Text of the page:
Institute for War and Peace Reporting | Giving Voice, Driving Change
Female Footballers Overcome Obstacles
They practice on concrete rather than on grass, and their kit is far from uniform, but Afghanistan's premier women’s football team is looking forward to making history this summer when it plays its first international match.
Even before they step onto the pitch at the Banuwan women's competition in Iran in August, the women of Kabul Selected will have overcome more obstacles than most athletes.
The team has been playing in organised leagues for a little more than a year. When they began, most training took place behind closed doors. While they still lack the amenities available to male players, the best players from the capital's 12 girls' teams have moved into the open.
Ranging in age from 12 to 18, they train on the concrete apron next to the grass field at Kabul Athletic Stadium, where the Taleban once conducted public executions. The grass is usually reserved for male teams, so the women make do with a practice area smaller than a regulation pitch.
They wear caps and outfits in varied colours that cover them from head to toe.
Few have more than a few months' experience, but what they lack in skill they make up in enthusiasm.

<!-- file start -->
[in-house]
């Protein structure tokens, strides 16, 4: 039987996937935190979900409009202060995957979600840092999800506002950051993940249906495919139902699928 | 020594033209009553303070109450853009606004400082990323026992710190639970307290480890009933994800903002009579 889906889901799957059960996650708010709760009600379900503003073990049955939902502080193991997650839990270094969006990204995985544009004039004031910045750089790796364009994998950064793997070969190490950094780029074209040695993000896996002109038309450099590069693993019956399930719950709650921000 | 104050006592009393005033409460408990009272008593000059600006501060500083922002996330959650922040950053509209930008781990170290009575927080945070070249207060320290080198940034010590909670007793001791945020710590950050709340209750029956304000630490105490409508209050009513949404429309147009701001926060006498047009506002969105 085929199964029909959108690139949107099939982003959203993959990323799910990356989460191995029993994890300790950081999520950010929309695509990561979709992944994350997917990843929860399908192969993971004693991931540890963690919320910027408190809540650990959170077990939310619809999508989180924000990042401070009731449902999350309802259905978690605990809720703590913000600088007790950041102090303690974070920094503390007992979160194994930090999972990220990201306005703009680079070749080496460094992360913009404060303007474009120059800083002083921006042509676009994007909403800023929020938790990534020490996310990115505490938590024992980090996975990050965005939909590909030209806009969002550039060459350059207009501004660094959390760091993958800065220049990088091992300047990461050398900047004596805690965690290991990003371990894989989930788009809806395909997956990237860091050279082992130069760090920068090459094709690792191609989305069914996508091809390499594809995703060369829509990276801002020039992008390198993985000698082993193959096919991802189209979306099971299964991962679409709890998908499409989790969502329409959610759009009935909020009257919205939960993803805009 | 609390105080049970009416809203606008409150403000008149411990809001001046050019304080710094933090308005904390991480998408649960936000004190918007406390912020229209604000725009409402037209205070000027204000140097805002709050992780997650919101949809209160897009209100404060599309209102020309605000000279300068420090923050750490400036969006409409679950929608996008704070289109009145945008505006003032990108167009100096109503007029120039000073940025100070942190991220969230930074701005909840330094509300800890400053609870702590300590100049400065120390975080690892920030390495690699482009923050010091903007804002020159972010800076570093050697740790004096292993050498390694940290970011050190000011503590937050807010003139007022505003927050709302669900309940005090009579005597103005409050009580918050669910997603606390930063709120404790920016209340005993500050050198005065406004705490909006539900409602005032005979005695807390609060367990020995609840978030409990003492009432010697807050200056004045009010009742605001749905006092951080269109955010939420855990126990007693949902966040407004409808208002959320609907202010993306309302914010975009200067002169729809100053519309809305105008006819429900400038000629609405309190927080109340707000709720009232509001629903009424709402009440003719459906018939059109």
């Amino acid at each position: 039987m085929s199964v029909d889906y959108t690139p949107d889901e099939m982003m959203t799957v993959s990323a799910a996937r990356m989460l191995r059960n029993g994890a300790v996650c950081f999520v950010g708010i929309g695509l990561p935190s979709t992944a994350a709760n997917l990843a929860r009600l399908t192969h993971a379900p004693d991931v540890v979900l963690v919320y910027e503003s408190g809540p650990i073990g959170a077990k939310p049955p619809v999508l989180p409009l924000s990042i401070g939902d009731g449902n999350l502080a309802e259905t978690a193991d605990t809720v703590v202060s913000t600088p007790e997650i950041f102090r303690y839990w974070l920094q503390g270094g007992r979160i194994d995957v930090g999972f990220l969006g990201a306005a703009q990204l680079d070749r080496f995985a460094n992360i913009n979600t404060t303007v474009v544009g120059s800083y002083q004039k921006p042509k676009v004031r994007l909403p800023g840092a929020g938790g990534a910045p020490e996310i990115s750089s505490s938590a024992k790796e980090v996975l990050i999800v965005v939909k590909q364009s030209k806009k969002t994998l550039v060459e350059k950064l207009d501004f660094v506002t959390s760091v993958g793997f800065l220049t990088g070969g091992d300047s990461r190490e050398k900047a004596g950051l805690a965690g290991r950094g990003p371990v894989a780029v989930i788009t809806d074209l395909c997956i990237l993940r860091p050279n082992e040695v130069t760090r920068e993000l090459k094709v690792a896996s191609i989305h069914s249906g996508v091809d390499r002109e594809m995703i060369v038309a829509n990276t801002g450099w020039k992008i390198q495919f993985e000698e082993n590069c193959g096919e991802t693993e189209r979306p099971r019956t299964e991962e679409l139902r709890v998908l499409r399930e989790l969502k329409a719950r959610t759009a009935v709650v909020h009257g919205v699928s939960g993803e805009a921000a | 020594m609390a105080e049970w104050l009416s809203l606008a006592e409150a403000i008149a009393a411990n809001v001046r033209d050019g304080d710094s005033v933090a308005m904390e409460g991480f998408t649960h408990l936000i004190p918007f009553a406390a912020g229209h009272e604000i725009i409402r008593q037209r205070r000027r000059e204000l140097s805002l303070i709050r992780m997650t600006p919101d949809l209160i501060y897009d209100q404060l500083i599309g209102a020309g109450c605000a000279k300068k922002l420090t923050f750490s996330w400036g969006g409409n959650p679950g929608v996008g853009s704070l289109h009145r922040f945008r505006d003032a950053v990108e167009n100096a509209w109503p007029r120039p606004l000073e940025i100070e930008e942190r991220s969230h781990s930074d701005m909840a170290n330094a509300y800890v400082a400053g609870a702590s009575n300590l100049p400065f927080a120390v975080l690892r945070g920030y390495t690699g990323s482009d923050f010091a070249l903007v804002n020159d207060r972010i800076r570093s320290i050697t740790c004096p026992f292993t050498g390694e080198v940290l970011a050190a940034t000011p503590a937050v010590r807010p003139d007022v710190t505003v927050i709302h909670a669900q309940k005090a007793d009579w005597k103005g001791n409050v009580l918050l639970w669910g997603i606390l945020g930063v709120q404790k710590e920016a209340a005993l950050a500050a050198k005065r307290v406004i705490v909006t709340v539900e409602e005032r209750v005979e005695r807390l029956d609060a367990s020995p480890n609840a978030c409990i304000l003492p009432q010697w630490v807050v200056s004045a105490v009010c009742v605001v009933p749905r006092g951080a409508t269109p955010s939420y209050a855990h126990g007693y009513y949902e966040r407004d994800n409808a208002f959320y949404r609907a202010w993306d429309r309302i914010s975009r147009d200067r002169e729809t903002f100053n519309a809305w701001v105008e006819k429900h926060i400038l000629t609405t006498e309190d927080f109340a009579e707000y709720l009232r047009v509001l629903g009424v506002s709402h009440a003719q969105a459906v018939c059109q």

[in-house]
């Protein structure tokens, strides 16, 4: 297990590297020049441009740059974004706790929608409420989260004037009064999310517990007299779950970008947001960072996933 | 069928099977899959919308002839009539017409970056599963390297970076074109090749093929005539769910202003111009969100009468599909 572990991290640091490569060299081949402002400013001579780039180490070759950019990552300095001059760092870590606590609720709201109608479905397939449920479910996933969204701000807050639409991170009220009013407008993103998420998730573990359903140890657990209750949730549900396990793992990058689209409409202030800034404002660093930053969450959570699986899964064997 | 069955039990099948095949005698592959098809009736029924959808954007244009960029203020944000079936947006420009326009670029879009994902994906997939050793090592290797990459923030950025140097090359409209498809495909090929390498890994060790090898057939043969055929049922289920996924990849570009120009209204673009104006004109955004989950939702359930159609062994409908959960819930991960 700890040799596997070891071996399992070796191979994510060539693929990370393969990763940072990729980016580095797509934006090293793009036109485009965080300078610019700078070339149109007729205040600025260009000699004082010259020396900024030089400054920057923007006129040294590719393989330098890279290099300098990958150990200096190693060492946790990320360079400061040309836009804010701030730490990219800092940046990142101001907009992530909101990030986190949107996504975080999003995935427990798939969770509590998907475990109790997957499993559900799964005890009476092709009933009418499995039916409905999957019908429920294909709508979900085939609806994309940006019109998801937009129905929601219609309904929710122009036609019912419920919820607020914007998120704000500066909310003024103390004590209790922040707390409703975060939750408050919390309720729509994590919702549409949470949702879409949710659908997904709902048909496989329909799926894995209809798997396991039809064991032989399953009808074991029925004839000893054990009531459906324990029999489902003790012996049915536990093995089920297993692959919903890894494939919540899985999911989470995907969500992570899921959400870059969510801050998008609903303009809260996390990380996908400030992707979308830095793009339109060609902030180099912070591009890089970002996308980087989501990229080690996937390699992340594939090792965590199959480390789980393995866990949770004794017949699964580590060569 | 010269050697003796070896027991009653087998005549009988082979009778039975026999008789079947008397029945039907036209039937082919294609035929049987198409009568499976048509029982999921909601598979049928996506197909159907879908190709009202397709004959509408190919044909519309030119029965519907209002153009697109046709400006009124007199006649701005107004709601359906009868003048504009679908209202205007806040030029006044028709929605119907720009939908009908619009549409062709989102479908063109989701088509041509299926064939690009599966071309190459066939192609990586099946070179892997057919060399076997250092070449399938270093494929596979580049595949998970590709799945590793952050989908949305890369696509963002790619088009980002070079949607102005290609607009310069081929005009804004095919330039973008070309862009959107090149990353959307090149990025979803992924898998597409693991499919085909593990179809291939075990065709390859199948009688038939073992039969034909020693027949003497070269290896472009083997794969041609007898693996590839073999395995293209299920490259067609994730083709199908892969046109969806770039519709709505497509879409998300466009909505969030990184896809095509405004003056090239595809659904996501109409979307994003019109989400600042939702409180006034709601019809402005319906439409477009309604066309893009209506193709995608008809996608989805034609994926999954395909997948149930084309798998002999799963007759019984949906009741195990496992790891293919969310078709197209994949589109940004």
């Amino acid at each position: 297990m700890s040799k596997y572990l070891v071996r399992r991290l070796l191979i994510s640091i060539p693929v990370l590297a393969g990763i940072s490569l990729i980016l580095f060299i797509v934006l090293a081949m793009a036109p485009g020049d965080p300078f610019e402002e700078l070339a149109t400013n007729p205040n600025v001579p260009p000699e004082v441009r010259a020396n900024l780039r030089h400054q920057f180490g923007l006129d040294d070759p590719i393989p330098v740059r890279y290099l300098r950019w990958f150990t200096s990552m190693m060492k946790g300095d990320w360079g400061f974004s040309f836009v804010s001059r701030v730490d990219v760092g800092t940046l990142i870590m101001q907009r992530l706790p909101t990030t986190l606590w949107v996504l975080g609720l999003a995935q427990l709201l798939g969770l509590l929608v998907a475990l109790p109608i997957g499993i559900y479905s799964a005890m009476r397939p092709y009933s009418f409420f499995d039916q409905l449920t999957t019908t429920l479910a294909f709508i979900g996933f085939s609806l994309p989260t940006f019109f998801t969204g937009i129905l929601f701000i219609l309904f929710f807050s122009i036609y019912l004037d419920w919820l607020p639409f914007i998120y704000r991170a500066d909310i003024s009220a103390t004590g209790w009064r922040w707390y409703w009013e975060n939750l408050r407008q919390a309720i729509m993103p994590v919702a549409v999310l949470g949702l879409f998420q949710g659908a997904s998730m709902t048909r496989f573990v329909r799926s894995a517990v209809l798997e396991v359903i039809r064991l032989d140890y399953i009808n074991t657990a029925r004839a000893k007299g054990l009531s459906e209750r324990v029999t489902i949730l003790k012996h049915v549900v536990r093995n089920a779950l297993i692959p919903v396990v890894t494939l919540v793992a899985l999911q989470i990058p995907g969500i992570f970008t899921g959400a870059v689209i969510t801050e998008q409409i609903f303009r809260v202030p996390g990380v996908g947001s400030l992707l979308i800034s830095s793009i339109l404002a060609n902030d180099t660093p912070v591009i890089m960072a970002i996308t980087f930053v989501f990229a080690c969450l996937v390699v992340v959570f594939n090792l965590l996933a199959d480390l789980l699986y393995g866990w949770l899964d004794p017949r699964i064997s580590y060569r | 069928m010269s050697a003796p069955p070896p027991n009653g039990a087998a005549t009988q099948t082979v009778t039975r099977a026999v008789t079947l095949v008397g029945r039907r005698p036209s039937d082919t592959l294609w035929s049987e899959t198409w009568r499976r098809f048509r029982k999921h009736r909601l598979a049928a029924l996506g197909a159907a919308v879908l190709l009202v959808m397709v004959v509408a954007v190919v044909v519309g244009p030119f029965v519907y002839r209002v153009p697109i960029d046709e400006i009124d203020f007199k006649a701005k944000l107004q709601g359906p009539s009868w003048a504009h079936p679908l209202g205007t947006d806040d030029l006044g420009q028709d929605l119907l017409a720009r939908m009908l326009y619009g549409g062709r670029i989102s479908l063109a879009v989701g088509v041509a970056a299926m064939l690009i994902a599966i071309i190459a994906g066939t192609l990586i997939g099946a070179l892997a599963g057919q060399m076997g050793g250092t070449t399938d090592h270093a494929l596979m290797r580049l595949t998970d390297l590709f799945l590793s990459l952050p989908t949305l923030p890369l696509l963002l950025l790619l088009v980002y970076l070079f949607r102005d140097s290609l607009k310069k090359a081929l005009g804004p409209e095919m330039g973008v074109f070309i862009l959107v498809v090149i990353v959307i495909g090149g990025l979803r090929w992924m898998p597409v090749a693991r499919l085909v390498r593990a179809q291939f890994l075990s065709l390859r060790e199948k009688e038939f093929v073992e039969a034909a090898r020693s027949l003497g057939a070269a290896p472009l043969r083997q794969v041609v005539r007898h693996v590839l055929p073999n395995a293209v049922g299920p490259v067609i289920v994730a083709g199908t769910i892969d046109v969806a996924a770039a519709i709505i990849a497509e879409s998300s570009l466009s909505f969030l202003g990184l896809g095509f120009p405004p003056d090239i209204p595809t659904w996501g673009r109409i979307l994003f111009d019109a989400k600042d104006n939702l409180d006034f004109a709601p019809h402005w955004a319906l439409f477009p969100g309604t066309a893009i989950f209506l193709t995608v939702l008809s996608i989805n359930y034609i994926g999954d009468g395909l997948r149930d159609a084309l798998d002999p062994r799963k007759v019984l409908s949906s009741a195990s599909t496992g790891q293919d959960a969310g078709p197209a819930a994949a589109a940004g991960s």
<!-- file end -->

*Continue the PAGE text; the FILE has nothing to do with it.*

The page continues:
Team captain Shamila, 16, has been playing for six months. She can recite a litany of obstacles that she and her teammates face, including lack of transportation to and from practices, inadequate training facilities and even the absence of snacks.
Shamila said she and her teammates would prefer to have a female coach, although they have no complaints about Abdul Saboor Walizada, 41, their current trainer, a man.
Then there are the neighbourhood gossips who can't accept the idea of female athletes.
"The neighbours haven't said anything to me directly, but my father was asked, 'Why is your daughter playing football?' " said Shamila.
"'I myself told her to play football,' my father told him,” Shamila continued with a trace of pride in her voice.
Much work still needs to be done. Kabul Selected has yet to face an opponent on a regulation football pitch and the current roster of 25 players must be reduced to 18 before their first match.
Sayed Ahmad Zia Mozafari, secretary general of the Afghan football federation, said plans are in hand to help the girls’ team, such as providing it with a proper playing field near the Wahadat High School.
The federation will also try to recruit a female trainer from Germany.
Mozafari noted that that the Federation of International Football Associations, FIFA, has pledged 35,000 US dollars to promote women's football in Afghanistan – but said the money has yet to arrive.
Mohammad Jawad Sharifazda is an IWPR staff reporter in Kabul.
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